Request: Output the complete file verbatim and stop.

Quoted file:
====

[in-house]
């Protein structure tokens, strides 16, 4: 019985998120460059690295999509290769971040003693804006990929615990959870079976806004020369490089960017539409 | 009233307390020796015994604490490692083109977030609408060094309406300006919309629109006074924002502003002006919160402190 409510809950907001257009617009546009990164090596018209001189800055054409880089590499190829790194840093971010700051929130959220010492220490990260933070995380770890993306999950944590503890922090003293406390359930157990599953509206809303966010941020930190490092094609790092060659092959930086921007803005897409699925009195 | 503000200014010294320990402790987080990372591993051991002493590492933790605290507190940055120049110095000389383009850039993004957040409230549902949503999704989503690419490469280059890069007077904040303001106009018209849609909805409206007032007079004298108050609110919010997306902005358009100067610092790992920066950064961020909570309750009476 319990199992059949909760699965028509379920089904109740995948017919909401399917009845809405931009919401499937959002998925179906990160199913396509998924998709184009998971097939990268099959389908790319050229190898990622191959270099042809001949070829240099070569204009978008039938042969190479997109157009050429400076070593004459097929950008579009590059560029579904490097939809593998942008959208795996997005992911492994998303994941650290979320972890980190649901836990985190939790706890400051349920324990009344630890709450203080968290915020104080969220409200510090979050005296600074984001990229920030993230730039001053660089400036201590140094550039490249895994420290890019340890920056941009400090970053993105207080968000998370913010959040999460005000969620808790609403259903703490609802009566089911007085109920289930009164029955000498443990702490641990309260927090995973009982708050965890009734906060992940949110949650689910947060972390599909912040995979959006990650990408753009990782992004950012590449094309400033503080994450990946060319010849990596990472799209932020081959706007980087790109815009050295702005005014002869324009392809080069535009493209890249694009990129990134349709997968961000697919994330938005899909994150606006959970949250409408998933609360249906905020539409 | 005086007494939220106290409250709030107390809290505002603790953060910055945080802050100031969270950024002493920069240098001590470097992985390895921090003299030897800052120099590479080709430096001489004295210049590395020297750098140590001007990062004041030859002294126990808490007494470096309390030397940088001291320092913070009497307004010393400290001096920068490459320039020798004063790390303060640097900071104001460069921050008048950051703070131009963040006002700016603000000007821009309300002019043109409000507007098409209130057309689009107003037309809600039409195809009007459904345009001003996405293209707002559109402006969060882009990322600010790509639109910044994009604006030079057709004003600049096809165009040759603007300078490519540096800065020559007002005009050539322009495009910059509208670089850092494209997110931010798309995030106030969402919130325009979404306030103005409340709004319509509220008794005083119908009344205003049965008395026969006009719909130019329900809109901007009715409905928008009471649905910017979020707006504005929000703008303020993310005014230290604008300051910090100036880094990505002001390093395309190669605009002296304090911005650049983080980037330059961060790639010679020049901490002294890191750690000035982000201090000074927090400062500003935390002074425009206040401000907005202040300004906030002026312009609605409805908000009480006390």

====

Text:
[in-house]
């Protein structure tokens, strides 16, 4: 019985998120460059690295999509290769971040003693804006990929615990959870079976806004020369490089960017539409 | 009233307390020796015994604490490692083109977030609408060094309406300006919309629109006074924002502003002006919160402190 409510809950907001257009617009546009990164090596018209001189800055054409880089590499190829790194840093971010700051929130959220010492220490990260933070995380770890993306999950944590503890922090003293406390359930157990599953509206809303966010941020930190490092094609790092060659092959930086921007803005897409699925009195 | 503000200014010294320990402790987080990372591993051991002493590492933790605290507190940055120049110095000389383009850039993004957040409230549902949503999704989503690419490469280059890069007077904040303001106009018209849609909805409206007032007079004298108050609110919010997306902005358009100067610092790992920066950064961020909570309750009476 319990199992059949909760699965028509379920089904109740995948017919909401399917009845809405931009919401499937959002998925179906990160199913396509998924998709184009998971097939990268099959389908790319050229190898990622191959270099042809001949070829240099070569204009978008039938042969190479997109157009050429400076070593004459097929950008579009590059560029579904490097939809593998942008959208795996997005992911492994998303994941650290979320972890980190649901836990985190939790706890400051349920324990009344630890709450203080968290915020104080969220409200510090979050005296600074984001990229920030993230730039001053660089400036201590140094550039490249895994420290890019340890920056941009400090970053993105207080968000998370913010959040999460005000969620808790609403259903703490609802009566089911007085109920289930009164029955000498443990702490641990309260927090995973009982708050965890009734906060992940949110949650689910947060972390599909912040995979959006990650990408753009990782992004950012590449094309400033503080994450990946060319010849990596990472799209932020081959706007980087790109815009050295702005005014002869324009392809080069535009493209890249694009990129990134349709997968961000697919994330938005899909994150606006959970949250409408998933609360249906905020539409 | 005086007494939220106290409250709030107390809290505002603790953060910055945080802050100031969270950024002493920069240098001590470097992985390895921090003299030897800052120099590479080709430096001489004295210049590395020297750098140590001007990062004041030859002294126990808490007494470096309390030397940088001291320092913070009497307004010393400290001096920068490459320039020798004063790390303060640097900071104001460069921050008048950051703070131009963040006002700016603000000007821009309300002019043109409000507007098409209130057309689009107003037309809600039409195809009007459904345009001003996405293209707002559109402006969060882009990322600010790509639109910044994009604006030079057709004003600049096809165009040759603007300078490519540096800065020559007002005009050539322009495009910059509208670089850092494209997110931010798309995030106030969402919130325009979404306030103005409340709004319509509220008794005083119908009344205003049965008395026969006009719909130019329900809109901007009715409905928008009471649905910017979020707006504005929000703008303020993310005014230290604008300051910090100036880094990505002001390093395309190669605009002296304090911005650049983080980037330059961060790639010679020049901490002294890191750690000035982000201090000074927090400062500003935390002074425009206040401000907005202040300004906030002026312009609605409805908000009480006390």